Lifeguard receives Medal of Valor for heroic rescue

Lifeguard receives Medal of Valor for heroic rescue
Oceanside Lifeguard Capt. Bill Curtis, from left, Oceanside Deputy Fire Chief Bill Kogerman, Attorney General Xavier Becerra, David Wilson, Gov. Jerry Brown and Oceanside Deputy Fire Chief Joe Ward. Photo by Oceanside Lifeguard Sgt. Mason Turvey.

OCEANSIDE — Lifeguard David Wilson was honored this week for a heroic water rescue that saved a life.

The rescue occurred July 17, 2016. Wilson was on unit patrol at Harbor Beach tower 14 along with veteran lifeguard Mike Wagner.

“It was a pretty busy day,” Wilson said.

He began his day instructing students in the Junior Lifeguard Program. He then continued to put in patrol hours due to sizable summer crowds and rough seas.

Earlier that afternoon he was part of several land and sea rescues, including getting a child out of a locked sweltering car.

Then came a distress call about a solo jet skier crashed on the jetty at the mouth of the harbor. The location of the accident is nicknamed the “devil’s triangle” due to the dangers the rock jetty poses.

Wilson responded and found the man thrown off the jet ski, semiconscious, wedged between two boulders and unable to free himself. He attempted to free the man as consistent sets of pounding waves hit him and the victim.

While Wilson aided the victim a city harbor officer pulled up in a patrol boat and lent a hand in the difficult rescue. The two were able to put a lifejacket under the victim’s head as a buoy.

To set the man free, Wilson needed to dive underwater and release the victim’s legs. Eventually the pair dislodged the man, but not without getting knocked down by waves and enduring some major scrapes from the surrounding rocks, which Wilson described as a cheese grater.

“It seemed forever, we got beat up pretty well, yelling ‘brace’ between waves,” Wilson said.

A city firefighter arrived and the three pulled the victim from the rocks between sets of waves, up onto a stretcher and to an awaiting air ambulance. Due to HIPPA privacy laws the name of the victim has not been released.

“No doubt that without his iron effort, knowledge and skill in the ocean environment, a life would have been lost,” Capt. Bill Curtis,  Oceanside Fire Department Lifeguard Division, said.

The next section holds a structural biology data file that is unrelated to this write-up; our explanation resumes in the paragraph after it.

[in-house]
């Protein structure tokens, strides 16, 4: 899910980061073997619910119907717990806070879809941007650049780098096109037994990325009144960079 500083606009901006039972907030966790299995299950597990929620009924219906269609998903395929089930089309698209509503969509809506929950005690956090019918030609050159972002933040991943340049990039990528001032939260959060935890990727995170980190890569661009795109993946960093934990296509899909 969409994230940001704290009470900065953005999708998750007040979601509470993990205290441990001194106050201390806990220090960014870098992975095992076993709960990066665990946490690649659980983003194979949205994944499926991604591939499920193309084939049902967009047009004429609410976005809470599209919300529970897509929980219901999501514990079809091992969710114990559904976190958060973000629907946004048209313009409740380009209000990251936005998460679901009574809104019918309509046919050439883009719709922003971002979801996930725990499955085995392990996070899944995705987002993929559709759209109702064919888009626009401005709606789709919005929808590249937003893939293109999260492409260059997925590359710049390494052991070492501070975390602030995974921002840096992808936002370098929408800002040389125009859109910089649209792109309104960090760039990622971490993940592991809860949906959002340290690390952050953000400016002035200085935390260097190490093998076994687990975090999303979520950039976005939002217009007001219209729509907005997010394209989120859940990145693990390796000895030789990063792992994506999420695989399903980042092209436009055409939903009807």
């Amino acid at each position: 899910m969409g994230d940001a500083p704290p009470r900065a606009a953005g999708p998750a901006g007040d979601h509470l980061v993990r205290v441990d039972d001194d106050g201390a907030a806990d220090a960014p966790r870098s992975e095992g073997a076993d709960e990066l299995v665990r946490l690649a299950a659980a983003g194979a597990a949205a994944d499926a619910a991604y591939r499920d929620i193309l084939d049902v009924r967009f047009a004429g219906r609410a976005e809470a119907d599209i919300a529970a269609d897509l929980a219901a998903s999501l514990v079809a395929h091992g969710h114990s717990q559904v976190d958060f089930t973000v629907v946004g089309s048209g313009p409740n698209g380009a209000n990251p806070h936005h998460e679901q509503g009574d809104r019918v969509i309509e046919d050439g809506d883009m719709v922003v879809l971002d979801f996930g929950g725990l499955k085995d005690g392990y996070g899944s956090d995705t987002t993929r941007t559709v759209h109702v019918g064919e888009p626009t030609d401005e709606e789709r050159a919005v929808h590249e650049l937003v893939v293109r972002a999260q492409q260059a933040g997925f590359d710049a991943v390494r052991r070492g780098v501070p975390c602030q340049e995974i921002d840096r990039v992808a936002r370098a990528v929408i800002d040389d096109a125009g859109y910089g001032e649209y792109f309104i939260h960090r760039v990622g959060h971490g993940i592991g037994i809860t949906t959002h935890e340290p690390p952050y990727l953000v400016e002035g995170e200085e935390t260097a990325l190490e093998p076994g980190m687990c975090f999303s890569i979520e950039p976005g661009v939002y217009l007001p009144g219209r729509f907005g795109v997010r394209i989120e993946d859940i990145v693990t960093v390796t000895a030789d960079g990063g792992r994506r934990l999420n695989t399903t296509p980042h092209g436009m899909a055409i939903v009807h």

“David knowingly placed himself in harm’s way with one goal and an incredible outcome.”

For most the work day would end there, but Wilson showered off his cut leg and returned to duty to help with an issued code five alert. That afternoon he pulled 20 people from the harbor’s choppy waters.

“It’s one of the crazier situations I’ve been in,” Wilson said.

Code five rescue operations involved every lifeguard on duty. Wilson said to aid multiple people in distress his partner paddled out on a rescue board, directed a group of five people to hold on and Wilson swam two of them at a time into shore.

“It was a good day with a positive outcome,” Wilson said.

Despite his long day and injuries Wilson was at the Junior Lifeguard Program the following morning instructing potential future guards.

The recognition ceremony for his heroism took place in Sacramento on Sept. 25. Out of 21 applicants Wilson was the only one to receive the prestigious Governor’s Public Safety Medal of Valor this year.

Wilson grew up in Oceanside and has served as a city lifeguard since 2012. He just completed criminal justice studies and plans to pursue a career as a State Beach peace officer ranger/lifeguard.

He said his career path was inspired by fellow Oceanside lifeguards whose rescues have become legend.

“There aren’t a lot of people in this profession who get recognized for their amazing feats,” Wilson said. “I’m beyond blessed being able to do this.”

Last year Oceanside beaches saw more than 4 million visitors. Lifeguards prevented more than 82,000 accidents and performed in excess of 3,000 water rescues.

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